The influential English novelist, Jane Austen, has a museum dedicated to her own experiences in Bath, England. Outside is a newly commissioned wax figure of the historical figure. Inside, you will learn all about Austen's life in the city and how it affected her writing. Visitors can enjoy an afternoon tea in the Regency Tea Room, explore the jam-packed gift shop, or even stop by for their annual festival. Tickets for the event go on sale in June for the September event. A week-long devotion to Jane Austen offers guests the chance to live life like Jane Austen. activities include bonnet making, dancing, cooking, readings, and theatre performances.

5 Hotel Monteleone

This luxury New Orleans hotel is a beautiful fixture in the French Corner. The Beaux-Arts architectural style is derived from the late 1800s when this monument was commissioned. The family owned and operated unit earned its claim to fame, not by its gorgeous framework, but by its esteemed literary guest. Tennesse Williams, William Faulkner, and Ernest Hemingway all reference this magnificent hotel in their works. William and Faulker even stayed here as a way to procure inspiration. Its association and reference in these classic works of writing have earned its place as an official literary landmark.

4 Book and Bed

Bibliphhilios will revel at this fascinating opportunity. This hostel is Tokyo, Japan encourages its guests to curl up and read during their stay. Their rooms are cushioned with walls of books so that anyone can find something that they might enjoy. Did we mention that your bed would be inside an actual bookshelf? Yep, finally a place to breath in that famous book-smell. You'll be surrounded by stacked wooden shelves inside your cozy oasis. If you can put down your book, you can scurry into their lobby and enjoy a refreshing coffee in the cafe.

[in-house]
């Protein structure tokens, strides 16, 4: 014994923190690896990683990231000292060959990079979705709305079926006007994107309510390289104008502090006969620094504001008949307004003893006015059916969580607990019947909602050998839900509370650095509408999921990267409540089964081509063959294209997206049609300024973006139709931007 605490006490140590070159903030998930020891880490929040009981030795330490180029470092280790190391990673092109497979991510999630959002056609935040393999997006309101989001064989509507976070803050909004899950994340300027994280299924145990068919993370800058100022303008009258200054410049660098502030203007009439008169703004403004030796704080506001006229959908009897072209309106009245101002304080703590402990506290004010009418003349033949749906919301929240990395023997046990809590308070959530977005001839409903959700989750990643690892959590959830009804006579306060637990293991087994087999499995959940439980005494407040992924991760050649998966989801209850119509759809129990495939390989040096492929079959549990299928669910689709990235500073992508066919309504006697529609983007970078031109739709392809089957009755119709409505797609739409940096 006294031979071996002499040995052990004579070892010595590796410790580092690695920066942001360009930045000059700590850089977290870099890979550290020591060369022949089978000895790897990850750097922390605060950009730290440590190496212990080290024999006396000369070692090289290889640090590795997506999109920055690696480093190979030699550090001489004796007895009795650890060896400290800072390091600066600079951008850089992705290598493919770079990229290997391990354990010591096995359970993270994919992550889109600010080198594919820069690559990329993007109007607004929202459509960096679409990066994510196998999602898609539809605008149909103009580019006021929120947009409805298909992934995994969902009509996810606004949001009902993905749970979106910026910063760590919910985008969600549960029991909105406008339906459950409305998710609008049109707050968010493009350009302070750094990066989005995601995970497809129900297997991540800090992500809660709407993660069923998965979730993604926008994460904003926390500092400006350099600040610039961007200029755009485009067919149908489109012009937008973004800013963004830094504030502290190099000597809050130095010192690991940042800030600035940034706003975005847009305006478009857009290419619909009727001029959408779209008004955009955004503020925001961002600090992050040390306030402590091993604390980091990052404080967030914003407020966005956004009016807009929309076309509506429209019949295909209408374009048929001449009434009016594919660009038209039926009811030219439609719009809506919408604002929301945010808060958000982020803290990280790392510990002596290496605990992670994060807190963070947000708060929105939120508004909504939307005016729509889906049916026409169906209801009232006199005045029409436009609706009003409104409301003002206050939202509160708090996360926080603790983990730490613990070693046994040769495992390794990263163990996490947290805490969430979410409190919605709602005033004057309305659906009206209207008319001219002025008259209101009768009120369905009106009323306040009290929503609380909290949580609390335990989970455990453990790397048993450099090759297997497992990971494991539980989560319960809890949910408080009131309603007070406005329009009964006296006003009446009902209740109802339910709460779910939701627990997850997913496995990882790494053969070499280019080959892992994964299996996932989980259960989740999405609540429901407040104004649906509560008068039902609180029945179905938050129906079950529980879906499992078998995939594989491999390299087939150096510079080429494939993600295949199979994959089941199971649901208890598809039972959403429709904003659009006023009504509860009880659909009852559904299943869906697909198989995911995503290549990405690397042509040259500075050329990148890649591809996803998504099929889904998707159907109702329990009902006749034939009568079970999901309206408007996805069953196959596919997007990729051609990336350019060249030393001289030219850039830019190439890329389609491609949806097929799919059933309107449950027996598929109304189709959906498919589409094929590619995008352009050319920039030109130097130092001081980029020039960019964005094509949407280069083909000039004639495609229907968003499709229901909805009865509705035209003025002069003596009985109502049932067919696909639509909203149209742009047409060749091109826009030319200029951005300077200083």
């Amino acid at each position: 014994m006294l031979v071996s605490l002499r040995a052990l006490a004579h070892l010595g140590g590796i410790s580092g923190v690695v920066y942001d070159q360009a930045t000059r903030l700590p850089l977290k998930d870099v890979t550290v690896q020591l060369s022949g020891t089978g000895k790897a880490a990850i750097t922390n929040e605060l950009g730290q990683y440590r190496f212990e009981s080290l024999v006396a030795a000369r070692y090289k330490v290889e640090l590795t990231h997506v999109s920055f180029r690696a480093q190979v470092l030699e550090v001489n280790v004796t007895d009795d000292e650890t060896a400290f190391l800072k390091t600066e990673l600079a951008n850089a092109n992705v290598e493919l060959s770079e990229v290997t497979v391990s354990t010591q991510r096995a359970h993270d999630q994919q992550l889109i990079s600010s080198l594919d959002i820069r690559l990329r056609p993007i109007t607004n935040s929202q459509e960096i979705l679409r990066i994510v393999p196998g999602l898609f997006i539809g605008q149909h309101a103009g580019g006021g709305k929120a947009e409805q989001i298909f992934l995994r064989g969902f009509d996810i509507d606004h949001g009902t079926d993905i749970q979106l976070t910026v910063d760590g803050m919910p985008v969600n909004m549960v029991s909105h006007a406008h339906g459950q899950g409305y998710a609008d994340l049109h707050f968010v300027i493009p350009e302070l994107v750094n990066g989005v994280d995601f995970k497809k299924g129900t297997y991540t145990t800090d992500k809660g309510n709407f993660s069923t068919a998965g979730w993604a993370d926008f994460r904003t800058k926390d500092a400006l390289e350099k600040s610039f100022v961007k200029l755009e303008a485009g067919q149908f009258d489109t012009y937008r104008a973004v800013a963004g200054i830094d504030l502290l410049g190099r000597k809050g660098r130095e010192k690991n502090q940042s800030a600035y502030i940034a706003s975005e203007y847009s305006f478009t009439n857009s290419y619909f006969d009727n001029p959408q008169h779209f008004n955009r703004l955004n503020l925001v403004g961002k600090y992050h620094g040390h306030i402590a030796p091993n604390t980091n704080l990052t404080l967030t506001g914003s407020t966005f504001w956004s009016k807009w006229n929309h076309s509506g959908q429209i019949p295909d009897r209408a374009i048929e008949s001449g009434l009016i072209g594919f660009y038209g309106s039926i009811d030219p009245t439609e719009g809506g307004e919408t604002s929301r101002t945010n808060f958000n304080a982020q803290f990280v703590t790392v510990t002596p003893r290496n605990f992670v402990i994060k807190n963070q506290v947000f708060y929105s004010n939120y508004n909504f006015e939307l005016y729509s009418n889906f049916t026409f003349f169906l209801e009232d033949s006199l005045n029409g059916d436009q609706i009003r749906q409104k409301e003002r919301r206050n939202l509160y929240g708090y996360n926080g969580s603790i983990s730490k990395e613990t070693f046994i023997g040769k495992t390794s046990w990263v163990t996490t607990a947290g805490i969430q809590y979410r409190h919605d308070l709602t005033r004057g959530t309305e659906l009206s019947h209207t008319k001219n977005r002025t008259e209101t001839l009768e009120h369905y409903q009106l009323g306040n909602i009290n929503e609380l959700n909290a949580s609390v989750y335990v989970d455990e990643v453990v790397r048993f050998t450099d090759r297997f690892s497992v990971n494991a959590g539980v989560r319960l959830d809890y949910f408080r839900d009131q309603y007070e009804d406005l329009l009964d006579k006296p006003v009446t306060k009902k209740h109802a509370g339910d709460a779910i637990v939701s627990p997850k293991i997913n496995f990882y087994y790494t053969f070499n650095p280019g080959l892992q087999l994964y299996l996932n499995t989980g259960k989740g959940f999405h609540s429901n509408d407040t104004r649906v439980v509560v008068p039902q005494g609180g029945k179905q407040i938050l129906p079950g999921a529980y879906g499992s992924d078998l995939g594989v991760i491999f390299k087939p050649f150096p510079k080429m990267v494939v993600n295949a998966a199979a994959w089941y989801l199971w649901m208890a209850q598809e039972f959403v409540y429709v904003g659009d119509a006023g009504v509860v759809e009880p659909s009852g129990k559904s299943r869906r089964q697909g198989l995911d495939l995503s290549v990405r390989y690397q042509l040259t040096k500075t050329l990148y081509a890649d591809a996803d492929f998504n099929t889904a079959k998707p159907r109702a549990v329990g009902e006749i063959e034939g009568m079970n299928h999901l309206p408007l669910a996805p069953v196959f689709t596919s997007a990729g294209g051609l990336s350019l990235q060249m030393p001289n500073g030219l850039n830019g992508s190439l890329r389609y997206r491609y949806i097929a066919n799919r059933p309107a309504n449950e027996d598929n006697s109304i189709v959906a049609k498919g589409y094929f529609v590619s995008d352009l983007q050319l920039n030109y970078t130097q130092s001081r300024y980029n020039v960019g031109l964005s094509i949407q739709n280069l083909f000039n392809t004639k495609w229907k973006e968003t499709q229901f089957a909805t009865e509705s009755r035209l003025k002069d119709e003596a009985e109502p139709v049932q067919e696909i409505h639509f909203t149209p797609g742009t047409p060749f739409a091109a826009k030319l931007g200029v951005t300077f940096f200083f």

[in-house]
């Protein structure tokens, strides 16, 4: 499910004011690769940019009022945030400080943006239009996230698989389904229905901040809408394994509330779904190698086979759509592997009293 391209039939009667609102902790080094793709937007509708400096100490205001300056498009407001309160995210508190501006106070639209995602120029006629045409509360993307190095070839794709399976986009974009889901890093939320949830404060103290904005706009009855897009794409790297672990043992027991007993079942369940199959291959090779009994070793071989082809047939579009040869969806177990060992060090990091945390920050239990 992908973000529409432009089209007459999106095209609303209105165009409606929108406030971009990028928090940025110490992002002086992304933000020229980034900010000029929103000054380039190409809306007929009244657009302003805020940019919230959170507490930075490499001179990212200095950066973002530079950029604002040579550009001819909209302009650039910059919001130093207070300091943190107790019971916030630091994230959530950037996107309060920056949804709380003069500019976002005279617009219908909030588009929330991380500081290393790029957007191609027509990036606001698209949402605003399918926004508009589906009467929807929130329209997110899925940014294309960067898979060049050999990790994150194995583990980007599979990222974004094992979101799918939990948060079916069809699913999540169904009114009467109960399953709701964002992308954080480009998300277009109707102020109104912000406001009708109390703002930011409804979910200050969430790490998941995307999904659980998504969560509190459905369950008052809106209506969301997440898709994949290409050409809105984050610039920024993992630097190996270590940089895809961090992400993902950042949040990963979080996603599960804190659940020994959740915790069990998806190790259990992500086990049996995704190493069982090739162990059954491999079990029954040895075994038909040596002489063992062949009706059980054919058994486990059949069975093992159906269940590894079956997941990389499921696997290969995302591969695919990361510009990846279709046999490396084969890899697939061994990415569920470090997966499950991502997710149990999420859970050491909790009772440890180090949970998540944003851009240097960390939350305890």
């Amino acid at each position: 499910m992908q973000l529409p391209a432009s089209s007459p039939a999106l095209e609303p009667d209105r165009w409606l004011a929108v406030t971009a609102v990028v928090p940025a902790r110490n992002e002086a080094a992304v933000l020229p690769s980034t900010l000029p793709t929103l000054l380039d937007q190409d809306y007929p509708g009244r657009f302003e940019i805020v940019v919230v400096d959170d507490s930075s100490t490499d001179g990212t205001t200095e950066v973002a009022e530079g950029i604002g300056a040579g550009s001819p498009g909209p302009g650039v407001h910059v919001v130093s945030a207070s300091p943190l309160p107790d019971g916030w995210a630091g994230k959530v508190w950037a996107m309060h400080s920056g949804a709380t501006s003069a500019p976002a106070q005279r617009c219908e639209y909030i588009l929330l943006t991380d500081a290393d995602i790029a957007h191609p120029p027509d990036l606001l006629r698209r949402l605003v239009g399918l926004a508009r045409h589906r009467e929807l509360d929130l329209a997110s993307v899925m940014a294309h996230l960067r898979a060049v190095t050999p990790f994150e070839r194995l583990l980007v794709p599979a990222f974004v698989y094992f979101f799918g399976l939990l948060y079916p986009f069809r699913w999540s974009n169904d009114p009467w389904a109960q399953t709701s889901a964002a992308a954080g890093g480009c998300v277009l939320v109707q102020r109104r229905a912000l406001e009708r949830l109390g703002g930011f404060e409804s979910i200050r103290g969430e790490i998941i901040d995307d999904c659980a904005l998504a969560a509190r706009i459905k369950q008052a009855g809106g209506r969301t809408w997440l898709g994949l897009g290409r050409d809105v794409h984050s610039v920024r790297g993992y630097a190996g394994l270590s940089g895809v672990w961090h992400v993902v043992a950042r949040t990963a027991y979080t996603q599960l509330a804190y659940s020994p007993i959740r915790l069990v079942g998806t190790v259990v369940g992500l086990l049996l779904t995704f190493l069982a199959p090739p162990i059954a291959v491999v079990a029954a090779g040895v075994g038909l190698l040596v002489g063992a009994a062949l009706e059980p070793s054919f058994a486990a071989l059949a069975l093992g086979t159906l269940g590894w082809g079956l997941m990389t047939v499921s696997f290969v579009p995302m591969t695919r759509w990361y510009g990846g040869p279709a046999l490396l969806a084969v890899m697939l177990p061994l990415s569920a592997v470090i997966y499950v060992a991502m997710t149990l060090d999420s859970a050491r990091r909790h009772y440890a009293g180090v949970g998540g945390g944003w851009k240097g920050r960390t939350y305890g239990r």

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3 Zhongshuge

Zhongshuge looks like an endless tunnel of books. This beautiful architecture is sure to make any book-lover swoon, but really, it's all just a fantasy.  To make this bookshop in China look like an endless unit of reading supply, black mirrors are laid out on the ground floor, and the bookshelves are built at an arc to give into the illusion. The idea to make this room look like a flowing river of books actually comes from the city of Yangzhou itself. Some of China's greatest writers drew inspiration from the town's endless supply of rivers and canals. So naturally, there needed to be a bookshop to pay homage to it.

2 Hay-on-Wye, Wales

This little town doubles as a ceaseless bookshop. At just about every corner, wanderers will find one of the town's antique bookshops. Bibliophiles in the U.K frequent this tiny village to get their hands on coveted titles or second-hand novels. There are over two dozen bookshops in Hay-on-Wye, which is why locals refer to it as the "town of books."

1 Ernest Hemingway House

The Florida Keys is famous for its sun and sand, which is actually what drew in classic artists like Ernest Hemingway. Hemingway spent a part of his life nestled into this tropical oasis. His former home now acts as a museum in his honor, where book lovers can see how the famous author once lived. You can take a 30-minute guided tour for just $14 and learn all about Hemingway's writing process and time in the Keys. You'll get to see key features of the home, including its luscious gardens. Visitors will more than likely also catch a glimpse of the home's cats. The home holds 40-50 polydactyl, or six-toed, cats in remembrance of Hemingway's own polydactyl cat. Hemingway named his cats after famous people, and the Hemingway House continues to follow his tradition to this day!